East bloc illegally tried to acquire critical Western technology. USSR most interested in getting equipment to detect US subs
If illegal exports of high-tech goods foiled by the United States last year had gone through, the Soviet military might have saved as much as $12 billion over the next decade, claims a just-released Pentagon report on US technology security efforts. Soviet antisubmarine-warfare capability would have been particularly improved.
The Soviet Union tried clandestinely to acquire a wide variety of Western technologies in 1985, but it seemed most interested in the advanced sensors and computers needed to detect quiet-running subs, the Pentagon report says.
The Reagan administration has long claimed that the Soviet Union's systematic efforts to steal the know-how of Western nations is a major threat to US security.
Pentagon officials say that almost every Soviet military-research project benefits in some way from documents or hardware obtained in the West.
``In 1985, as in previous years, the Soviet Union and its Warsaw Pact allies made major attempts to acquire militarily critical technology from the US and the West,'' concludes the report, an annual accounting to Congress of Defense Department efforts to stop the flow.
Moscow continued to be interested in acquiring the equipment needed for computer-aided machine design and manufacturing.
Most requests for such equipment were made through legal channels and were ostensibly for such civilian applications as the Volga automobile plant. Believing that automated production machines are a militarily useful technology, the Pentagon moved to block the requests.
The East bloc also zeroed in on two other types of computer technology: personal computers and devices used for storing large amounts of electronic information, such as disk drives. Most attempts to purchase these technologies came from Czechoslovakia and Bulgaria, not the Soviet Union.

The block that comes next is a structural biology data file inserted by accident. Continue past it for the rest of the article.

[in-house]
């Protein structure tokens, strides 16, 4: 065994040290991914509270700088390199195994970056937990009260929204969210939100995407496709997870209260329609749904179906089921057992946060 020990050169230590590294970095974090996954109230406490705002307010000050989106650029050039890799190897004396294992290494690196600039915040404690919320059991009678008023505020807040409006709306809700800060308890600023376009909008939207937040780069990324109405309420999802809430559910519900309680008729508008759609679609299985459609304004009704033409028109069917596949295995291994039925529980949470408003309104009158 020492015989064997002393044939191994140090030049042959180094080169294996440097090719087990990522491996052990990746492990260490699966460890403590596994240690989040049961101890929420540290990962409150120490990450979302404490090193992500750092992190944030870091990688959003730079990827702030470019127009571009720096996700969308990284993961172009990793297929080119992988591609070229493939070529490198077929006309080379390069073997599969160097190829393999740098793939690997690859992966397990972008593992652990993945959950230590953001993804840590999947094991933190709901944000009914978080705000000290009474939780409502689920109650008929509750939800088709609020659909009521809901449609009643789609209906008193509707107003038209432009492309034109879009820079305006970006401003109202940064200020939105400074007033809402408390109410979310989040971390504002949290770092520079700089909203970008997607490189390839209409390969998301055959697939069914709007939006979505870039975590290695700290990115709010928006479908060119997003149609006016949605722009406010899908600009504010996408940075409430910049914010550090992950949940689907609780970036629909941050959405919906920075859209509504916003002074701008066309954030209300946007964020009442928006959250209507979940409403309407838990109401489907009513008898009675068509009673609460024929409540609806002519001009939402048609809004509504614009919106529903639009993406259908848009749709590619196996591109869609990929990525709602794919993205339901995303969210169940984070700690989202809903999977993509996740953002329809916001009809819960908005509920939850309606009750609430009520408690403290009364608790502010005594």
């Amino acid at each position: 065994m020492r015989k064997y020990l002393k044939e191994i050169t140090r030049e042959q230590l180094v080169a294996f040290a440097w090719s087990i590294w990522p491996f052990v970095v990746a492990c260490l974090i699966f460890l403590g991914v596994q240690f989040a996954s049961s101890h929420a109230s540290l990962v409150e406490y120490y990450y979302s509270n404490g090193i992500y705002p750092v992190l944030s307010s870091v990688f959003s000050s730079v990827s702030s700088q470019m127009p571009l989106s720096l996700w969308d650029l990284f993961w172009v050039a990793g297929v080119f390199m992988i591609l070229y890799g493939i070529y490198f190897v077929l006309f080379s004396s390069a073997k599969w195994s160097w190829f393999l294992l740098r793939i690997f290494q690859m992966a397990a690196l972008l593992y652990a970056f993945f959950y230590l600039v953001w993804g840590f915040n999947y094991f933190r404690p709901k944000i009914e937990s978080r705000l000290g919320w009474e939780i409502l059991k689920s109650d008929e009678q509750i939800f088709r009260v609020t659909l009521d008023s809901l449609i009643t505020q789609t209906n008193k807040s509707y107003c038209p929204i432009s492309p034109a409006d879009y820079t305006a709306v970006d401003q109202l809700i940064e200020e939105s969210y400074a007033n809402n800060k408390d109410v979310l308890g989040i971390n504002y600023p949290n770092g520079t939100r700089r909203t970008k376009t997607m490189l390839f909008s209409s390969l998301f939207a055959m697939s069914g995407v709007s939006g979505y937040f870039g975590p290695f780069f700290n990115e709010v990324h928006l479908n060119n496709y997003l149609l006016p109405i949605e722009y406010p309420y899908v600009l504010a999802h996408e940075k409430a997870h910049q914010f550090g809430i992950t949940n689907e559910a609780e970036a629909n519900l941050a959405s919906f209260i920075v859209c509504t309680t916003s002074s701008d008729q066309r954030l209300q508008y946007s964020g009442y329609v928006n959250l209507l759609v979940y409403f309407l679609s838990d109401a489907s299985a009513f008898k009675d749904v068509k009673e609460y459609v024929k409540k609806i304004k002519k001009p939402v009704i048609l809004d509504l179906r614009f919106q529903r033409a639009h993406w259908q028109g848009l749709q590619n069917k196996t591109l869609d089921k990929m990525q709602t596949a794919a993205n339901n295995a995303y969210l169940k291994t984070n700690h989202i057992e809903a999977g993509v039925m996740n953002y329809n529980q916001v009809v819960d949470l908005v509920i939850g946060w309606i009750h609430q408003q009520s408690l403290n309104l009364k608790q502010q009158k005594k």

``It appears that [communist] bloc nations have just entered the phase of computer use achieved some five to seven years ago in the US,'' the Pentagon study concludes.
A more shadowy effort to attain Western know-how was an attempted diversion from Britain of a carbon-related manufacturing machine, which makes a lightweight material used in nuclear missile production, the Pentagon claims. As a Soviet ship sailed in to pick the machine up, the US and Britain passed emergency regulations that halted its export.
But the most intensive Soviet activity was in attempts to get technology that the Pentagon claims would be used to develop advanced sensors capable of tracking US submarines.
The Soviet Union wanted to buy earthquake monitors and other seismic listening equipment that the US says could be useful in designing better listening devices to pick up underwater noises.
Warsaw Pact nations also tried to obtain medical and scientific instruments useful in sifting out the sound of subs from background noise clutter, according to the Pentagon.
If the Soviet Union had obtained all that it was after in 1985, its military capability would have been greatly improved.
Maintaining the current US-Soviet military balance would then have necessitated additional US defense expenditures of between $5 billion and $13 billion over the next 10 years, the Defense Department says.
China, on the other hand, began receiving shipments of major defense equipment in 1985 with a US blessing. The technology security report says that exports to China of both small arms and torpedoes were approved last year by the US government.